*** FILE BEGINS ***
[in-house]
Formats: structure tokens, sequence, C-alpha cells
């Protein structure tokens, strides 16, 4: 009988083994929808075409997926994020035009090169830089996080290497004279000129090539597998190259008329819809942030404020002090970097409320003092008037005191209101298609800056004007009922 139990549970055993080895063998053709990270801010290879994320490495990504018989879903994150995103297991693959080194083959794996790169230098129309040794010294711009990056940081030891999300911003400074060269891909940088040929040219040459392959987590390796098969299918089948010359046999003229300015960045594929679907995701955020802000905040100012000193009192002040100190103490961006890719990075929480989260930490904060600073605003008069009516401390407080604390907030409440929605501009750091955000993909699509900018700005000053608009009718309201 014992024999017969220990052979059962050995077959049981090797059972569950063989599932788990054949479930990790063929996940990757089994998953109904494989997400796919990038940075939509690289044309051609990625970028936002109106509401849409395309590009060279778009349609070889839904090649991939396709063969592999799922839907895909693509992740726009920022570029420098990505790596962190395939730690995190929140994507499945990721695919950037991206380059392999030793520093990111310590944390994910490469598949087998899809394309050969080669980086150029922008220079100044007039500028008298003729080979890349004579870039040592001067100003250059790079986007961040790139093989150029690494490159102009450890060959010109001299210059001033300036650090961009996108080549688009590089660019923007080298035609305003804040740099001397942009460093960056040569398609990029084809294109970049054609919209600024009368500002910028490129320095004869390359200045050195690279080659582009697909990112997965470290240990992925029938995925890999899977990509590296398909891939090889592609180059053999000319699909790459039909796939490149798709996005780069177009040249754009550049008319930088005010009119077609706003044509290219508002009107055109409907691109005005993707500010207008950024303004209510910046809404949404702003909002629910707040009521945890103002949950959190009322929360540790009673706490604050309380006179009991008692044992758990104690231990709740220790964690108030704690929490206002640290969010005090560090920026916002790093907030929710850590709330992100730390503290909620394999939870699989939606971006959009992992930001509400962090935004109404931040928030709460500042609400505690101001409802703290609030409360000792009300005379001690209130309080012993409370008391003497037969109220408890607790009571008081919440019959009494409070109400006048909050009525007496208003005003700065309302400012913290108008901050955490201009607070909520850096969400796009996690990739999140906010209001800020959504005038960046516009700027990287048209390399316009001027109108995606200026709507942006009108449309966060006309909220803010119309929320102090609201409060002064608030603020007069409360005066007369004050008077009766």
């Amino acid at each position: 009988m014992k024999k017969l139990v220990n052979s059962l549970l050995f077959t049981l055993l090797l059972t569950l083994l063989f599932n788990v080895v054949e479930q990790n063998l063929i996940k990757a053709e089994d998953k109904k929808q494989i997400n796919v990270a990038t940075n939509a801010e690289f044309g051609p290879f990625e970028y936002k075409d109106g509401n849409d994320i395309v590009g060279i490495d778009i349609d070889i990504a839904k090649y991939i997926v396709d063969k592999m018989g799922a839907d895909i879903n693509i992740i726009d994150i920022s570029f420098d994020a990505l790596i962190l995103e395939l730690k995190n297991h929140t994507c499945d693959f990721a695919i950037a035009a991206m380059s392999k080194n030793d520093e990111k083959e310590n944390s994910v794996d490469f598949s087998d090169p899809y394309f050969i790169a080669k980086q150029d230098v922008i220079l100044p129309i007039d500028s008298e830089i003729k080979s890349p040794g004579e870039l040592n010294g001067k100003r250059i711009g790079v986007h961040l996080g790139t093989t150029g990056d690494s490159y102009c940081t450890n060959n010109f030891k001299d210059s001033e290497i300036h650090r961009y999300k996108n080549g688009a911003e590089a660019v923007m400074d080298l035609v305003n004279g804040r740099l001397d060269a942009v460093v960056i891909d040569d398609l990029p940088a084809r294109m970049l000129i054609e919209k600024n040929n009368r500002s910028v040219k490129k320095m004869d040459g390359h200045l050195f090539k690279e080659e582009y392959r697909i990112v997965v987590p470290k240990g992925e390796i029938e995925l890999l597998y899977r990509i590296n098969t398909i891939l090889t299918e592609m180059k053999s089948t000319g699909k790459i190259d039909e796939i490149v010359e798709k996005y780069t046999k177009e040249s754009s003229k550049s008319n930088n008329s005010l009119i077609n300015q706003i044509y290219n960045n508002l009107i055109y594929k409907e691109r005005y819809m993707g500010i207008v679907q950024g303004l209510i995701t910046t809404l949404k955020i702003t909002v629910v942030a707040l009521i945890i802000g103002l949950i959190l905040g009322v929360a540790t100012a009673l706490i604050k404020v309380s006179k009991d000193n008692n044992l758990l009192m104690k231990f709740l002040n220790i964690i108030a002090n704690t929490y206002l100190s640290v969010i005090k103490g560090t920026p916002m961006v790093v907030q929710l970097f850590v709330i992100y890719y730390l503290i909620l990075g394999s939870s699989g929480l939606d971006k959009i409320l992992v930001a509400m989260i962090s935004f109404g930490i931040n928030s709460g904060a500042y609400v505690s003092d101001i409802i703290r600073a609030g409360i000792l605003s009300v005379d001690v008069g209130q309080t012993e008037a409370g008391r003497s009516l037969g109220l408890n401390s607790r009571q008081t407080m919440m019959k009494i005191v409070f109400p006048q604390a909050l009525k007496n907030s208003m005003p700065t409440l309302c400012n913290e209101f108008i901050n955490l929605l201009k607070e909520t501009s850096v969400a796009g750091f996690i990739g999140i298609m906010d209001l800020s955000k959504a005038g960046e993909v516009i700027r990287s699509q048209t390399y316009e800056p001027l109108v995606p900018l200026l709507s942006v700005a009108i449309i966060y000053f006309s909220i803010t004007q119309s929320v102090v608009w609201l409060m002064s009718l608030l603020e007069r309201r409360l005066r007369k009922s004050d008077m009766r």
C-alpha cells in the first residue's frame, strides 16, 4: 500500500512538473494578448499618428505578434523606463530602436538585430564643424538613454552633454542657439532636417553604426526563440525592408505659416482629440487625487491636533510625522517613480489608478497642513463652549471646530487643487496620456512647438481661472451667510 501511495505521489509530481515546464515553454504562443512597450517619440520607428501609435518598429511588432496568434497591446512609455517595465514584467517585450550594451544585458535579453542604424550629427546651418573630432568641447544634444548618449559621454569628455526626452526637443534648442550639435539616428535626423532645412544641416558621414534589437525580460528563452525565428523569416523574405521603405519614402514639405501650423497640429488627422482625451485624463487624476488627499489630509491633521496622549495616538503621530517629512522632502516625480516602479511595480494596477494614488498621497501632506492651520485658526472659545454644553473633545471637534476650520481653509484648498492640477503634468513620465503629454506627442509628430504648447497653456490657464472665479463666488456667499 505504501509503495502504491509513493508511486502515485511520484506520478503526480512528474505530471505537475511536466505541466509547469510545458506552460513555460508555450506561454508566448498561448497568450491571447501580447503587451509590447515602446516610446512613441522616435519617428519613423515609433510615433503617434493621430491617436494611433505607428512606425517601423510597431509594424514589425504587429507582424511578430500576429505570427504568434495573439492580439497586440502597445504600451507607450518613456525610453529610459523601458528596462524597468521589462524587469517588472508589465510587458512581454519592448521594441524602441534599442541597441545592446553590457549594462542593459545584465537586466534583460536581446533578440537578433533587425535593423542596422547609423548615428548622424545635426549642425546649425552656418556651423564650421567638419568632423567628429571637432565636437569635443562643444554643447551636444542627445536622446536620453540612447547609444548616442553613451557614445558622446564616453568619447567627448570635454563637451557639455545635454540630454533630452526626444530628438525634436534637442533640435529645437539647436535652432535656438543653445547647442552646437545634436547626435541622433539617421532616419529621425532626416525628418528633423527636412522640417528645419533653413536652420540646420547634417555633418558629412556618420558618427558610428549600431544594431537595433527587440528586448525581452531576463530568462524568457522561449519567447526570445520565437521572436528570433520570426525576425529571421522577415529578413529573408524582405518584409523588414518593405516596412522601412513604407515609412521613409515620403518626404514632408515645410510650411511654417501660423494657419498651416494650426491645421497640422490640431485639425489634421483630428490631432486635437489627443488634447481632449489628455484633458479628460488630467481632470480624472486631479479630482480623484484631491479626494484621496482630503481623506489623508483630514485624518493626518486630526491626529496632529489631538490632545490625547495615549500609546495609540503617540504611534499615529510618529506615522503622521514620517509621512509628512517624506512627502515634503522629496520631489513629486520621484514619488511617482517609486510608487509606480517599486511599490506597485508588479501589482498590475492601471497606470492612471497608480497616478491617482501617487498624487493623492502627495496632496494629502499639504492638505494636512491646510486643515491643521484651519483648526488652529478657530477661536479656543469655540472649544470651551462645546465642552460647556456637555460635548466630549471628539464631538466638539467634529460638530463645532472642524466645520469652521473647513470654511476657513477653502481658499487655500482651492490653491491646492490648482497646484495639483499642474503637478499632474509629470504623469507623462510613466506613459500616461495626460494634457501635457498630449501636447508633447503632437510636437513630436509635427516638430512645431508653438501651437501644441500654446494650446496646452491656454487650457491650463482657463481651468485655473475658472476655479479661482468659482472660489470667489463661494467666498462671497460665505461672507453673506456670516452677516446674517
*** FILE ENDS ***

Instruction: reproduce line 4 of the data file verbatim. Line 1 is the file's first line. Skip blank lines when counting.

């Amino acid at each position: 009988m014992k024999k017969l139990v220990n052979s059962l549970l050995f077959t049981l055993l090797l059972t569950l083994l063989f599932n788990v080895v054949e479930q990790n063998l063929i996940k990757a053709e089994d998953k109904k929808q494989i997400n796919v990270a990038t940075n939509a801010e690289f044309g051609p290879f990625e970028y936002k075409d109106g509401n849409d994320i395309v590009g060279i490495d778009i349609d070889i990504a839904k090649y991939i997926v396709d063969k592999m018989g799922a839907d895909i879903n693509i992740i726009d994150i920022s570029f420098d994020a990505l790596i962190l995103e395939l730690k995190n297991h929140t994507c499945d693959f990721a695919i950037a035009a991206m380059s392999k080194n030793d520093e990111k083959e310590n944390s994910v794996d490469f598949s087998d090169p899809y394309f050969i790169a080669k980086q150029d230098v922008i220079l100044p129309i007039d500028s008298e830089i003729k080979s890349p040794g004579e870039l040592n010294g001067k100003r250059i711009g790079v986007h961040l996080g790139t093989t150029g990056d690494s490159y102009c940081t450890n060959n010109f030891k001299d210059s001033e290497i300036h650090r961009y999300k996108n080549g688009a911003e590089a660019v923007m400074d080298l035609v305003n004279g804040r740099l001397d060269a942009v460093v960056i891909d040569d398609l990029p940088a084809r294109m970049l000129i054609e919209k600024n040929n009368r500002s910028v040219k490129k320095m004869d040459g390359h200045l050195f090539k690279e080659e582009y392959r697909i990112v997965v987590p470290k240990g992925e390796i029938e995925l890999l597998y899977r990509i590296n098969t398909i891939l090889t299918e592609m180059k053999s089948t000319g699909k790459i190259d039909e796939i490149v010359e798709k996005y780069t046999k177009e040249s754009s003229k550049s008319n930088n008329s005010l009119i077609n300015q706003i044509y290219n960045n508002l009107i055109y594929k409907e691109r005005y819809m993707g500010i207008v679907q950024g303004l209510i995701t910046t809404l949404k955020i702003t909002v629910v942030a707040l009521i945890i802000g103002l949950i959190l905040g009322v929360a540790t100012a009673l706490i604050k404020v309380s006179k009991d000193n008692n044992l758990l009192m104690k231990f709740l002040n220790i964690i108030a002090n704690t929490y206002l100190s640290v969010i005090k103490g560090t920026p916002m961006v790093v907030q929710l970097f850590v709330i992100y890719y730390l503290i909620l990075g394999s939870s699989g929480l939606d971006k959009i409320l992992v930001a509400m989260i962090s935004f109404g930490i931040n928030s709460g904060a500042y609400v505690s003092d101001i409802i703290r600073a609030g409360i000792l605003s009300v005379d001690v008069g209130q309080t012993e008037a409370g008391r003497s009516l037969g109220l408890n401390s607790r009571q008081t407080m919440m019959k009494i005191v409070f109400p006048q604390a909050l009525k007496n907030s208003m005003p700065t409440l309302c400012n913290e209101f108008i901050n955490l929605l201009k607070e909520t501009s850096v969400a796009g750091f996690i990739g999140i298609m906010d209001l800020s955000k959504a005038g960046e993909v516009i700027r990287s699509q048209t390399y316009e800056p001027l109108v995606p900018l200026l709507s942006v700005a009108i449309i966060y000053f006309s909220i803010t004007q119309s929320v102090v608009w609201l409060m002064s009718l608030l603020e007069r309201r409360l005066r007369k009922s004050d008077m009766r």